ANN ARBOR—Michigan’s local government leaders report mostly positive relationships among officials on their local governing boards or councils, according to a University of Michigan survey that assessed the tone of discussions and how often they reach consensus on issues.
Among local leaders, 38% report that relationships among elected officials are excellent, while another 43% report good working relationships. About one in five report that their relationship is just fair or outright poor between members on their board or council.
The survey was conducted to see if the hyperpartisanship that has caused gridlock and dysfunction in Washington, D.C., is also impacting local government in Michigan.
“Unlike Washington, D.C., where discourse currently seems to be so antagonistic, Michigan local leaders’ assessment of relationships in their jurisdiction are quite optimistic,” said Thomas Ivacko, associate director of the Center for Local, State, and Urban Policy at U-M’s Ford School of Public Policy.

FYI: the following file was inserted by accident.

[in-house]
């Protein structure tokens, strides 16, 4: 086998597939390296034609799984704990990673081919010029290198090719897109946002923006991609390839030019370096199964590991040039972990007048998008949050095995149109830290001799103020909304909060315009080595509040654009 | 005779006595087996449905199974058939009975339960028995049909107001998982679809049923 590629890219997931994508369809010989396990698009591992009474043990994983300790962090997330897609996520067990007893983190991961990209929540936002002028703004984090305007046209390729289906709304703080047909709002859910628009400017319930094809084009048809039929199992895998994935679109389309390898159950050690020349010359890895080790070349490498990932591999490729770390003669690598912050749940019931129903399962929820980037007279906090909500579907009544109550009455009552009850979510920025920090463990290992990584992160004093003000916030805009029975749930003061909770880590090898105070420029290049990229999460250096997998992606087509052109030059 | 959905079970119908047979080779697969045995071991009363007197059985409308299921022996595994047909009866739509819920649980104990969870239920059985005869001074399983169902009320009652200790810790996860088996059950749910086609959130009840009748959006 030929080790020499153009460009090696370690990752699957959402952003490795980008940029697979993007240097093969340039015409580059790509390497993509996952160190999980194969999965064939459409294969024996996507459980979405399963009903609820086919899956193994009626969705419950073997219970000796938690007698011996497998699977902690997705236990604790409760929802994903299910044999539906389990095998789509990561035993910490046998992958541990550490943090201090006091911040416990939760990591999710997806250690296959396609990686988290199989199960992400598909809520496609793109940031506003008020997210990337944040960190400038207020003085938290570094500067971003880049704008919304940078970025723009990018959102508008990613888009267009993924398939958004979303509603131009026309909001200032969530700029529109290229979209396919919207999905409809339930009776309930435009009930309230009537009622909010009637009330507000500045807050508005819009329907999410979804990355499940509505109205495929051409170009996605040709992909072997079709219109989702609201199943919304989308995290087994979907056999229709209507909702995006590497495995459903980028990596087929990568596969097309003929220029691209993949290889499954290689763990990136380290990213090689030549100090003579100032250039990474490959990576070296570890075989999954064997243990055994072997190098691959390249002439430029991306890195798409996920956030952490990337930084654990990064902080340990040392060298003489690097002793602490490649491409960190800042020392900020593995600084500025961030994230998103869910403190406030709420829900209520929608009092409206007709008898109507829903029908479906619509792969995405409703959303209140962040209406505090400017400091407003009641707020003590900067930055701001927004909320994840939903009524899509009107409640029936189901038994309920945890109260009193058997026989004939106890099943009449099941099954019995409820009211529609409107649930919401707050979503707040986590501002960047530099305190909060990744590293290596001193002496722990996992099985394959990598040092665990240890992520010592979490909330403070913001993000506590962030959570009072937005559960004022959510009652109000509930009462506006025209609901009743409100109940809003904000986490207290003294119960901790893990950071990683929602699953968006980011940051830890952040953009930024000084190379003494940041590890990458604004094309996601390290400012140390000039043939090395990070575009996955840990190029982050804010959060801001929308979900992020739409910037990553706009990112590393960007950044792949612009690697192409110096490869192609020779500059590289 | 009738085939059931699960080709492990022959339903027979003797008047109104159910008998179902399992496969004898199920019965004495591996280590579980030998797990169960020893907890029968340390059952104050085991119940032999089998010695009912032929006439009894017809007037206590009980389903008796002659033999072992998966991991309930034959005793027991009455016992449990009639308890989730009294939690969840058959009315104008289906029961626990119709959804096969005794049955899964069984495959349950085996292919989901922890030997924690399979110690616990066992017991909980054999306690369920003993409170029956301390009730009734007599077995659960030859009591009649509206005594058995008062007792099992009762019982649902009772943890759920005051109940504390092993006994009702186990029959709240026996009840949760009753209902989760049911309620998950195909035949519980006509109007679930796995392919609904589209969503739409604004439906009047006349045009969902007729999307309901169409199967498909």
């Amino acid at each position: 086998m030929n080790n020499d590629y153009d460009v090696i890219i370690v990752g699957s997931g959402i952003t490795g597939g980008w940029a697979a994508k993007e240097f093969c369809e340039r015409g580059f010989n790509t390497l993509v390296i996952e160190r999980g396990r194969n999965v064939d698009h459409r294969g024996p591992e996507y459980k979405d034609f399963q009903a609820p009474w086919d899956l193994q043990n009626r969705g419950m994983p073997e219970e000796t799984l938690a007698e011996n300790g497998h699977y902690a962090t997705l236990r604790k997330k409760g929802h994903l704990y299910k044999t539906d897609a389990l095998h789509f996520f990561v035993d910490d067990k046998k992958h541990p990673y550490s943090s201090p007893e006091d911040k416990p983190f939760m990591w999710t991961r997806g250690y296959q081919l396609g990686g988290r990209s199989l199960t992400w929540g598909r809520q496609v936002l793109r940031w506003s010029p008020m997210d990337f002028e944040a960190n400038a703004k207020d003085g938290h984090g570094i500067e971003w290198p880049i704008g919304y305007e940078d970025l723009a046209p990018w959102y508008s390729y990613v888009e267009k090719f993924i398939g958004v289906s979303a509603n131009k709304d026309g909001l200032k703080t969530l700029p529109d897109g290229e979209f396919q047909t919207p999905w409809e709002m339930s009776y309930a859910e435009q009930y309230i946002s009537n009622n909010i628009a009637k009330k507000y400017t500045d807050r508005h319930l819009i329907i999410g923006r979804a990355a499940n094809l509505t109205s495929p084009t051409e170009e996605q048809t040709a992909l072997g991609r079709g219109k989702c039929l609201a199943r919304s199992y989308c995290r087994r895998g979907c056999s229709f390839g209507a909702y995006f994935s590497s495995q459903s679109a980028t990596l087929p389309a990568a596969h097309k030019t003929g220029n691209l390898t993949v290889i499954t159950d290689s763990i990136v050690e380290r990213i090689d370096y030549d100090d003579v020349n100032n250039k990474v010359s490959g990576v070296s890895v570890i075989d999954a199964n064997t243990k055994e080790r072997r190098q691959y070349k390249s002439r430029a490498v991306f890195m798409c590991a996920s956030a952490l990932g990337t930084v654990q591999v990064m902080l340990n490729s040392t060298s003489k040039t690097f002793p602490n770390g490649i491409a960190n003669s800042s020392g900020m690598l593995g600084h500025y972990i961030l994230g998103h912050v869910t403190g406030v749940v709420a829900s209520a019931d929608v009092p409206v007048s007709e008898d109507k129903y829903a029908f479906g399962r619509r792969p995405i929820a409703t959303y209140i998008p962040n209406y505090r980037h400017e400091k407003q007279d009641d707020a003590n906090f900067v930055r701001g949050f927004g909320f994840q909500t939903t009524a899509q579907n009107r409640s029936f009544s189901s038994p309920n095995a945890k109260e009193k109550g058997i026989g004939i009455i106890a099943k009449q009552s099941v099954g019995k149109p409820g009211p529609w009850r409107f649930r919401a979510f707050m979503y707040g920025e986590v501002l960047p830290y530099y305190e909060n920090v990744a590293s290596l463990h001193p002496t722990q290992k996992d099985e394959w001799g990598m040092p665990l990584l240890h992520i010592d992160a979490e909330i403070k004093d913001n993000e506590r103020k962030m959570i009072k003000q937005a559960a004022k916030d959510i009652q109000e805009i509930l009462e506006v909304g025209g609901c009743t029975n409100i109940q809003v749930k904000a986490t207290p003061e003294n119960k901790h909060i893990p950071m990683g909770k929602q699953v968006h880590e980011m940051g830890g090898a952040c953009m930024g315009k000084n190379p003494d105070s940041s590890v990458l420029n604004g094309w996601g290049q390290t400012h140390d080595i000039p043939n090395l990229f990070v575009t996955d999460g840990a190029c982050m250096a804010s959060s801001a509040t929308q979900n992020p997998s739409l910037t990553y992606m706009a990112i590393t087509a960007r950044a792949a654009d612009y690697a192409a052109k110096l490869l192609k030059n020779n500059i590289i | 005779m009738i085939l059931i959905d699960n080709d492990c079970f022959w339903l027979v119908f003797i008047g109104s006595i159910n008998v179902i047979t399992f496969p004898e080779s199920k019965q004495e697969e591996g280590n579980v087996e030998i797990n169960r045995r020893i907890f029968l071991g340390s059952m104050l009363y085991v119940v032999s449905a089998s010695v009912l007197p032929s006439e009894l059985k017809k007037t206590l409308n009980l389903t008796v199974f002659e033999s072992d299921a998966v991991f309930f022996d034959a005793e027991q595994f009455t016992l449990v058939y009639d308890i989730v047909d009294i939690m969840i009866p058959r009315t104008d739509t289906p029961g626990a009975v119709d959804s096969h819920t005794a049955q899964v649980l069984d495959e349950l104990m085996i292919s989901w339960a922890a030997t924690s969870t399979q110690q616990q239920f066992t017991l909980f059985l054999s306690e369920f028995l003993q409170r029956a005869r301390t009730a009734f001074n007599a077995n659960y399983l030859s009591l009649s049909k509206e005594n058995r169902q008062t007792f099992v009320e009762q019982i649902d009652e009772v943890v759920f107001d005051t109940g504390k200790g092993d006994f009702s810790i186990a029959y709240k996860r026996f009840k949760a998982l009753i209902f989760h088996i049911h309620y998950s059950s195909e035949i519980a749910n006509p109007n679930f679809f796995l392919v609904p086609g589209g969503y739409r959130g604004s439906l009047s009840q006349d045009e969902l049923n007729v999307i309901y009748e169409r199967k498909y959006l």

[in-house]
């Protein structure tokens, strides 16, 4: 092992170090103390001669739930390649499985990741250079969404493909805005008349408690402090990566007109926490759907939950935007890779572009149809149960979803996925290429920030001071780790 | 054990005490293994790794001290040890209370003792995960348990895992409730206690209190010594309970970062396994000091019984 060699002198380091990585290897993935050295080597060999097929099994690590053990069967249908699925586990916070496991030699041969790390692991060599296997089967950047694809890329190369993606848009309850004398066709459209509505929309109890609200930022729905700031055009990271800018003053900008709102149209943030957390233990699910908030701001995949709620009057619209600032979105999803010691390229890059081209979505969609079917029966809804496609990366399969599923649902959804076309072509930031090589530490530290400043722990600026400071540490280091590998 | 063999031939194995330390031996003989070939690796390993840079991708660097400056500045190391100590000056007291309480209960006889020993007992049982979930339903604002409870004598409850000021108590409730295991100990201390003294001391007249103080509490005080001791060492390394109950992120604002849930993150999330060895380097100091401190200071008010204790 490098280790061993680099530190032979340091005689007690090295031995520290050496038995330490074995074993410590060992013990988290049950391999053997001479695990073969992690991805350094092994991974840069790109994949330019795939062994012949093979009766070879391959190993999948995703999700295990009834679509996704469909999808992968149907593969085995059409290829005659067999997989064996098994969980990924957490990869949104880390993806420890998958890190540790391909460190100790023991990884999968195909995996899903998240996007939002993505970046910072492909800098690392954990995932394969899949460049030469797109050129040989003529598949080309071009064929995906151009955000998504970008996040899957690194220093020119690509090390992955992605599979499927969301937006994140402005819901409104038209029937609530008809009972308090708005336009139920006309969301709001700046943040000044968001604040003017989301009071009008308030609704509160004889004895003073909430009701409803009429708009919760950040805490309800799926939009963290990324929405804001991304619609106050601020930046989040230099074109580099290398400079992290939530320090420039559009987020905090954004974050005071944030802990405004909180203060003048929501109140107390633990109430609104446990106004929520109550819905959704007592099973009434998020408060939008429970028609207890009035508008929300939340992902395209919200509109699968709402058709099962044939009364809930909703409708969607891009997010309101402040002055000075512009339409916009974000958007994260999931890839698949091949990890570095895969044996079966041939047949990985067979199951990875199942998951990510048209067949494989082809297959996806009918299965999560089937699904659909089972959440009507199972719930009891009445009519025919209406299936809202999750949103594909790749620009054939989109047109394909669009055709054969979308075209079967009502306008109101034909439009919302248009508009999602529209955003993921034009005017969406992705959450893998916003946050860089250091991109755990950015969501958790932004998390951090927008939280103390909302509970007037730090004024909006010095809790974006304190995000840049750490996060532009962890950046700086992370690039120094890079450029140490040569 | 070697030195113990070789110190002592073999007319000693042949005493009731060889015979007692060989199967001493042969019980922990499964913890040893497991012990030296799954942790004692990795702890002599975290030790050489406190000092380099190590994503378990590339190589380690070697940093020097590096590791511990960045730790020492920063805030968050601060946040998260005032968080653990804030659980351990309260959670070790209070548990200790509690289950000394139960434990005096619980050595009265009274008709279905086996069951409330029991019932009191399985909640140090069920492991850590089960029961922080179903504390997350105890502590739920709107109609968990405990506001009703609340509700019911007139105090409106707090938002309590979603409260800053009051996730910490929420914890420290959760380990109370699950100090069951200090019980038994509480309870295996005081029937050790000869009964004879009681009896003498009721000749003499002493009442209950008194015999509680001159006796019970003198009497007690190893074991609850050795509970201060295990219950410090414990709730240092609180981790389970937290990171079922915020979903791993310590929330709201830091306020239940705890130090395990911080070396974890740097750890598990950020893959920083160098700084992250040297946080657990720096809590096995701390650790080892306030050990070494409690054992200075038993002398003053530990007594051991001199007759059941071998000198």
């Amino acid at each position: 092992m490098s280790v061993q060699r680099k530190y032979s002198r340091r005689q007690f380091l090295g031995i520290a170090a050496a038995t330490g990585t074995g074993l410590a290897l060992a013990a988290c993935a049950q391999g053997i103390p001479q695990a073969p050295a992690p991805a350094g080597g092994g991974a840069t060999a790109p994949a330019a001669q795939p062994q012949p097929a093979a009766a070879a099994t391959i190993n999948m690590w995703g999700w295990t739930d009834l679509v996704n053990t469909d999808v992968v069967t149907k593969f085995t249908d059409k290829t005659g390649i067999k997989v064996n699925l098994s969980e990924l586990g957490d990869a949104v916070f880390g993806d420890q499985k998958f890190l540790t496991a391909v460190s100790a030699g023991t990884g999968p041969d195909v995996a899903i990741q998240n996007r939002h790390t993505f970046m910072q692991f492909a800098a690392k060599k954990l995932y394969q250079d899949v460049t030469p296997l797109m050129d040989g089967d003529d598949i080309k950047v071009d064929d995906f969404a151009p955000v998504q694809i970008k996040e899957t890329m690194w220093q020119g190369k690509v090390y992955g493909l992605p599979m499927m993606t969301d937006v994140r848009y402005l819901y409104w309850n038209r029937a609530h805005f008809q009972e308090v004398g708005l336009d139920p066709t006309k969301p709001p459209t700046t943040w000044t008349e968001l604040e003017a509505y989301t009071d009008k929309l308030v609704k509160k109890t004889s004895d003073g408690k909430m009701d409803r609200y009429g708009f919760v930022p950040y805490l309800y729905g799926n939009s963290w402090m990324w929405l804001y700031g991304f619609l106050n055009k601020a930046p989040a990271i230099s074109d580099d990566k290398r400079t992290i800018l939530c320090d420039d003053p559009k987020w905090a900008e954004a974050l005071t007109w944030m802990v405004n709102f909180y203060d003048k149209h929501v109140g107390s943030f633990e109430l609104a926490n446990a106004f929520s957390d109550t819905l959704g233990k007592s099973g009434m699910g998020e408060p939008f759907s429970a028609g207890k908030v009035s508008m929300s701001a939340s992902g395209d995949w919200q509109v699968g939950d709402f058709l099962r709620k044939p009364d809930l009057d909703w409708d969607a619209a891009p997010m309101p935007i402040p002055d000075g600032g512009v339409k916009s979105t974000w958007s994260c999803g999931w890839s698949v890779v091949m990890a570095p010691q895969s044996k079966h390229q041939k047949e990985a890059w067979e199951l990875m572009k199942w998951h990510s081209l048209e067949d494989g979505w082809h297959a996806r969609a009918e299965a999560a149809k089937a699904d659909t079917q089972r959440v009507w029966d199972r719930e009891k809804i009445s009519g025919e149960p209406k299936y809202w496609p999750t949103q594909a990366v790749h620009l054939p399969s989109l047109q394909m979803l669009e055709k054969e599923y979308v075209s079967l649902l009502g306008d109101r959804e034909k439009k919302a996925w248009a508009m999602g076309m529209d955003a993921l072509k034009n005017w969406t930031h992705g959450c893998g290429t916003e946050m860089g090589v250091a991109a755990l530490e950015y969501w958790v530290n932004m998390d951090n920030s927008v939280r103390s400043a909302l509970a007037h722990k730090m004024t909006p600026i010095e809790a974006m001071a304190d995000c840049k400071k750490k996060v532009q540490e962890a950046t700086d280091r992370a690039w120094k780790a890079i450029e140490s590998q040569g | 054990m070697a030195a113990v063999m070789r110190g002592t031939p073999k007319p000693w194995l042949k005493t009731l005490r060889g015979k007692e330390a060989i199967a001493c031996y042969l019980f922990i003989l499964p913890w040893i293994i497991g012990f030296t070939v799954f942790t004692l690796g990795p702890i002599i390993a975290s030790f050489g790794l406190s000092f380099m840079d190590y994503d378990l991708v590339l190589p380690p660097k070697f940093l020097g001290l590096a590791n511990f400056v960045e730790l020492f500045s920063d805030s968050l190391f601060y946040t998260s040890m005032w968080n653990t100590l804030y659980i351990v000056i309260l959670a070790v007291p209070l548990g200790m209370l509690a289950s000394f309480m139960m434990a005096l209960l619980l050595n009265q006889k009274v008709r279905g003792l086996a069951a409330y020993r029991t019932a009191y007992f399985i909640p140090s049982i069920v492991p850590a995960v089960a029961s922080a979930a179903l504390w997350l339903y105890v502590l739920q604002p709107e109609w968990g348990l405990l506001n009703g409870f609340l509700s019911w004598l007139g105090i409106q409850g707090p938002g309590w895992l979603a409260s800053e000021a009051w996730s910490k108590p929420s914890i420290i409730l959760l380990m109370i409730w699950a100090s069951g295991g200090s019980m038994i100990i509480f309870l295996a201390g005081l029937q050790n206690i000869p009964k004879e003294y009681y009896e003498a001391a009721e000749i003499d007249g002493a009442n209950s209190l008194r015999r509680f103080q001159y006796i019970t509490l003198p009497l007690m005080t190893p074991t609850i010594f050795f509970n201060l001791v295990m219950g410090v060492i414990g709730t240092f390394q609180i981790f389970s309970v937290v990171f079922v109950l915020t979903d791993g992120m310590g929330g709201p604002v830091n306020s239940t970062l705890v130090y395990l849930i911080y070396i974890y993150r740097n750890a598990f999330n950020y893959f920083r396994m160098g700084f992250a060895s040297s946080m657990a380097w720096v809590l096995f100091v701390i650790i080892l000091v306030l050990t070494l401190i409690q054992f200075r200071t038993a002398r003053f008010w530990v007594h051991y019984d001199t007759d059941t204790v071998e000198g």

Local leaders say their boards/councils are able to come to consensus on a wide range of issues facing their jurisdiction, including routine decisions, budgetary issues and even development issues that can sometimes divide communities.
“We do see differences when we asked about the tone of discourse, which appears to be a key factor associated with good vs. poor relationships,” said Debra Horner, project manager at CLOSUP. “Constructive discourse among officials goes hand-in-hand with positive relationships.”
Other notable differences that helped or hurt relationships included clarity of roles for elected officials and willingness to support decisions of the board/council.
The data come from the Michigan Public Policy Survey, an ongoing survey of Michigan’s 1,856 local governments conducted by U-M’s Center for Local, State, and Urban Policy. The spring 2018 survey received a 74% response rate with results from 1,372 jurisdictions.
Among the survey’s other key findings: